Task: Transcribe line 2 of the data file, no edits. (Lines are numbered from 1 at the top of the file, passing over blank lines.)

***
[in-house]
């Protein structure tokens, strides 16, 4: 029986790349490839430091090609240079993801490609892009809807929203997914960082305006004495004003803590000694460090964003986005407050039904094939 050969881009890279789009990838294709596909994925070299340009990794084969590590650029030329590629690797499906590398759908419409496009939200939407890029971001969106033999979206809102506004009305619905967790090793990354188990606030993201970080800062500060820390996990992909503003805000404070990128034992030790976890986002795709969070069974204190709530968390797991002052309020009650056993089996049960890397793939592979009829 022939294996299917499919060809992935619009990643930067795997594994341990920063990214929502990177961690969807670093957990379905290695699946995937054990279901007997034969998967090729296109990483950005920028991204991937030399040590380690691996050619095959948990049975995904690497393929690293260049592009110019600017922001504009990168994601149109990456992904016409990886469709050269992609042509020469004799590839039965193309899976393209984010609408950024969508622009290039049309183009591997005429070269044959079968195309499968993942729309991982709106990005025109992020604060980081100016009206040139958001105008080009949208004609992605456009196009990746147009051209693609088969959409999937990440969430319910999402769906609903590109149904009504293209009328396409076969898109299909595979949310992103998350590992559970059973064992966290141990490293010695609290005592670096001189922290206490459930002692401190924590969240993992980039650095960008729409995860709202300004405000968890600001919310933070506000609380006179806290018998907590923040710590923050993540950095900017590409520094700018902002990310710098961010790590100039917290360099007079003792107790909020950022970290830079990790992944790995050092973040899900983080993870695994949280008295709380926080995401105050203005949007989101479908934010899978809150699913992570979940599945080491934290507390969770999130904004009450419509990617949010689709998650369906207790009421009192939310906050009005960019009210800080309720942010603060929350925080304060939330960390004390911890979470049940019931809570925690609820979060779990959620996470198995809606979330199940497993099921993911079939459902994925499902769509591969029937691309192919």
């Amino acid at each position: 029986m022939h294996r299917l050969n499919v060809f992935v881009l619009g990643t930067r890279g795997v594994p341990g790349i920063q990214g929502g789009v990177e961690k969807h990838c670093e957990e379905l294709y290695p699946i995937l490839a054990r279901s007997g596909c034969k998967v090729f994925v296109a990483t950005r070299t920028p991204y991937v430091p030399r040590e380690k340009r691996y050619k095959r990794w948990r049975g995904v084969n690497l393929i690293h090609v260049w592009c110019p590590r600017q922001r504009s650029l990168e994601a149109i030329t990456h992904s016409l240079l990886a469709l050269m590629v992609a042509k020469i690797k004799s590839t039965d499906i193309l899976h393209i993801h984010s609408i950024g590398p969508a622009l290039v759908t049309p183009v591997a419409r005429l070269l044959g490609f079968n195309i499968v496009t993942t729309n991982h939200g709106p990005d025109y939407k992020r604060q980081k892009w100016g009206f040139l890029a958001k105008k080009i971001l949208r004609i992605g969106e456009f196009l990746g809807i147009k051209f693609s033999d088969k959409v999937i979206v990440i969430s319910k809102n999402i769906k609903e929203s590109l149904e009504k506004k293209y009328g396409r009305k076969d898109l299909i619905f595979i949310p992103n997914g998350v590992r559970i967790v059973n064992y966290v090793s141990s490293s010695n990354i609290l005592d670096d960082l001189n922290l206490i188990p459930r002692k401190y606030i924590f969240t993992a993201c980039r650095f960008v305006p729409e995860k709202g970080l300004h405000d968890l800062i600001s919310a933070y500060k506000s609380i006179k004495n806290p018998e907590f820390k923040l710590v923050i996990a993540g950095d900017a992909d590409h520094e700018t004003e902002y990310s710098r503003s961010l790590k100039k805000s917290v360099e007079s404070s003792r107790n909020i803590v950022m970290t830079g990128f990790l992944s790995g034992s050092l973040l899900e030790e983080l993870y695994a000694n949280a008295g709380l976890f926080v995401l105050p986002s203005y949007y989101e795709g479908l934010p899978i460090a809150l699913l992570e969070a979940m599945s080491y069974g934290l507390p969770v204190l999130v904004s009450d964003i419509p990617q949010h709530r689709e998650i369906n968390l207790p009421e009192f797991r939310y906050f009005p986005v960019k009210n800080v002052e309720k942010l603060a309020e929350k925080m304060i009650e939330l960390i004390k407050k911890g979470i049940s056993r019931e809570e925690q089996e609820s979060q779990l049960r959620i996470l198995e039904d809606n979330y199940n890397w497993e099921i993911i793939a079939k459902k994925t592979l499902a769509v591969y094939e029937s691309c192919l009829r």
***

């Protein structure tokens, strides 16, 4: 029986790349490839430091090609240079993801490609892009809807929203997914960082305006004495004003803590000694460090964003986005407050039904094939 050969881009890279789009990838294709596909994925070299340009990794084969590590650029030329590629690797499906590398759908419409496009939200939407890029971001969106033999979206809102506004009305619905967790090793990354188990606030993201970080800062500060820390996990992909503003805000404070990128034992030790976890986002795709969070069974204190709530968390797991002052309020009650056993089996049960890397793939592979009829 022939294996299917499919060809992935619009990643930067795997594994341990920063990214929502990177961690969807670093957990379905290695699946995937054990279901007997034969998967090729296109990483950005920028991204991937030399040590380690691996050619095959948990049975995904690497393929690293260049592009110019600017922001504009990168994601149109990456992904016409990886469709050269992609042509020469004799590839039965193309899976393209984010609408950024969508622009290039049309183009591997005429070269044959079968195309499968993942729309991982709106990005025109992020604060980081100016009206040139958001105008080009949208004609992605456009196009990746147009051209693609088969959409999937990440969430319910999402769906609903590109149904009504293209009328396409076969898109299909595979949310992103998350590992559970059973064992966290141990490293010695609290005592670096001189922290206490459930002692401190924590969240993992980039650095960008729409995860709202300004405000968890600001919310933070506000609380006179806290018998907590923040710590923050993540950095900017590409520094700018902002990310710098961010790590100039917290360099007079003792107790909020950022970290830079990790992944790995050092973040899900983080993870695994949280008295709380926080995401105050203005949007989101479908934010899978809150699913992570979940599945080491934290507390969770999130904004009450419509990617949010689709998650369906207790009421009192939310906050009005960019009210800080309720942010603060929350925080304060939330960390004390911890979470049940019931809570925690609820979060779990959620996470198995809606979330199940497993099921993911079939459902994925499902769509591969029937691309192919």